Sixteen-year-old and not-so-openly gay Simon Spier prefers to save his drama for the school musical. But when an email falls into the wrong hands, his secret is at risk of being thrust into the spotlight. Now Simon is actually being blackmailed: if he doesn’t play wingman for class clown Martin, his sexual identity will become everyone’s business. Worse, the privacy of Blue, the pen name of the boy he’s been emailing, will be compromised.
With some messy dynamics emerging in his once tight-knit group of friends, and his email correspondence with Blue growing more flirtatious every day, Simon’s junior year has suddenly gotten all kinds of complicated. Now, change-averse Simon has to find a way to step out of his comfort zone before he’s pushed out—without alienating his friends, compromising himself, or fumbling a shot at happiness with the most confusing, adorable guy he’s never met.
Becky Albertalli’s Simon vs the Homo Sapiens Agenda is a hugely hyped book that I had been very interested to read. It sounded fluffy and romantic, and I went into it fully expecting to love it. That…wasn’t quite the case. (There will be spoilers, btw).
I’ll be honest, I wasn’t impressed with the first half. The main premise of the book – that Blue won’t reveal his identity to Simon – felt really artificial to me. Like, I can understand why it would be nerve-wracking for Blue to reveal himself after months of getting to know Simon via email, but there are so many other more interesting reasons why he might feel uncomfortable. For example, it is revealed that Blue is a person of colour. The book could have so easily talked about these multiple identities. I think that would have added a lot of depth to the novel. Blue also mentions that his mother is Episcopalian and his father is Jewish. While there is some discussion about religious beliefs about homosexuality, again, I found that this was ultimately skimmed over.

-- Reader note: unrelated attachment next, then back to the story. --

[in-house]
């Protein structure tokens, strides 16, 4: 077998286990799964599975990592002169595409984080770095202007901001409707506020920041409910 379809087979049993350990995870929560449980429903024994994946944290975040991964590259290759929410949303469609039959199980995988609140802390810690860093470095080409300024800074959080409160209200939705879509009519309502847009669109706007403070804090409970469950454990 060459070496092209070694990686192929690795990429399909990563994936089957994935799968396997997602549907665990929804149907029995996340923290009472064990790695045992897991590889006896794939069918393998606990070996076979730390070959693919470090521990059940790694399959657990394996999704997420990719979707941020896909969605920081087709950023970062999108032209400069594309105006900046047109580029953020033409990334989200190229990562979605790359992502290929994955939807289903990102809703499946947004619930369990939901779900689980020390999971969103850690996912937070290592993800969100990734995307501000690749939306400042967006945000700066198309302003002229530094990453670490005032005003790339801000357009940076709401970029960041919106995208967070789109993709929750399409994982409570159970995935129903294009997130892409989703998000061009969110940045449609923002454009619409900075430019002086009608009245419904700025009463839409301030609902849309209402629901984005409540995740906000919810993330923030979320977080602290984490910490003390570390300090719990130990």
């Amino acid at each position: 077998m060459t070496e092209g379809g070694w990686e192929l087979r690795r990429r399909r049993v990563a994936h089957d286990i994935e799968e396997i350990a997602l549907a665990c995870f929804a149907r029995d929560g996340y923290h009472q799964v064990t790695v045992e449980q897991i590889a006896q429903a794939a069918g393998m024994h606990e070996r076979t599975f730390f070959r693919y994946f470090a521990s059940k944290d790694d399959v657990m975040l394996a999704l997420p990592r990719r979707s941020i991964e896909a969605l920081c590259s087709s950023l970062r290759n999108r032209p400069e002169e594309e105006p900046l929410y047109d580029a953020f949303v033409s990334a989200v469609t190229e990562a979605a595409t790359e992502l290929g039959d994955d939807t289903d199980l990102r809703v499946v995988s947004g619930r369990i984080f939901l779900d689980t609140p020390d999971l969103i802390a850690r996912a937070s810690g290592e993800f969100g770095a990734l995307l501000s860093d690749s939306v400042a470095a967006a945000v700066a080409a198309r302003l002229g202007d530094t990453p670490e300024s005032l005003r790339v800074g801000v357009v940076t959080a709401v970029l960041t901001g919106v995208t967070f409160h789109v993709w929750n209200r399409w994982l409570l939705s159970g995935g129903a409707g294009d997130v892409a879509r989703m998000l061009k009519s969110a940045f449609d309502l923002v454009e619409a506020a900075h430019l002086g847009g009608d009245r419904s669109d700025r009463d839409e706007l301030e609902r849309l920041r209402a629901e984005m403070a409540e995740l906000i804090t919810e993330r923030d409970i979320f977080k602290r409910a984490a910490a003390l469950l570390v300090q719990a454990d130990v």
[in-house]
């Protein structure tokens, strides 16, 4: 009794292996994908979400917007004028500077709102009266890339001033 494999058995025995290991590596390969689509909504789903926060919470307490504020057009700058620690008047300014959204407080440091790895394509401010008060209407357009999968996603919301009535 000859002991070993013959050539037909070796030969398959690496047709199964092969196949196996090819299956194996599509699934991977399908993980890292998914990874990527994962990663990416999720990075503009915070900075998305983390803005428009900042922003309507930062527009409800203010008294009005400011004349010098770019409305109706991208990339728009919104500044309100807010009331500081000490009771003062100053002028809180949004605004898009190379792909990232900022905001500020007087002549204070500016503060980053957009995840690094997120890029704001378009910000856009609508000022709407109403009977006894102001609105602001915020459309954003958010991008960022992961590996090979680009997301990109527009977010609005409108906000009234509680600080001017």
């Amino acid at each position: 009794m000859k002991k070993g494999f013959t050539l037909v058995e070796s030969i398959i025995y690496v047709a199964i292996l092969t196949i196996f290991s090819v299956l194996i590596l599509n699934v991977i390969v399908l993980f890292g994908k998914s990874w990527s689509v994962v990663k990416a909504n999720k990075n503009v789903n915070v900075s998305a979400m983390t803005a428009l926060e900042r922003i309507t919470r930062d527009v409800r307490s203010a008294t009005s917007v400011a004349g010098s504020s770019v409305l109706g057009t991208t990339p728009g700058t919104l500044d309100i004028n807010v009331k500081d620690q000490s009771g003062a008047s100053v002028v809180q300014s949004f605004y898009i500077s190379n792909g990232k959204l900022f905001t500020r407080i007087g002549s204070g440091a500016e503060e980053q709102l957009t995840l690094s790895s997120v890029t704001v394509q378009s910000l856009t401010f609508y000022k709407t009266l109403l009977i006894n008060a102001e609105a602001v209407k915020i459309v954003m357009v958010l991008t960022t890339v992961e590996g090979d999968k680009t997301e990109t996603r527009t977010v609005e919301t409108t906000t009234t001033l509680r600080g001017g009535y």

I also found Simon difficult to like. His reason for not coming out to his family, despite their immensely liberal outlook on life, is that they’ll make a big fuss about how they didn’t know this about him. Again, I understand that this is a different perspective on why someone might not want to come out – and it was nice that there wasn’t homophobia from Simon’s parents – but I just couldn’t connect to it. It almost felt like the book was pitting itself against all LGBT+ problem books. Obviously, this move away from problem books is great, but it just all felt a bit frivolous to me.
Despite all of this, I loved the second half of the novel. When Simon is outed without his consent, I really felt like the novel took off. This part was so amazingly written, as well. There were now consequences and real difficulties in the story, which the first half lacked, in my opinion. I loved how Albertalli emphasised what a personal decision coming out is, and how this potentially life-defining moment has been taken from Simon. This experience of being forcefully outed has happened to a couple of my friends. I want to shove this book into their (straight) outers faces to teach them how wrong they were.
Finally, I was so excited for Blue to reveal himself. One of the real strengths of this novel is Albertalli’s ability to keep the reader guessing about who Blue is. I was convinced I knew who he was, and I was completely wrong. This happened a couple of times, actually! I’m really interested to see how the movie keeps Blue’s identity a secret – although the audience knowing who he is could be an interesting angle.
I know I’m in the minority in my opinions about Simon vs. the Homo Sapiens Agenda – what did you think? Leave a comment and let me know 🙂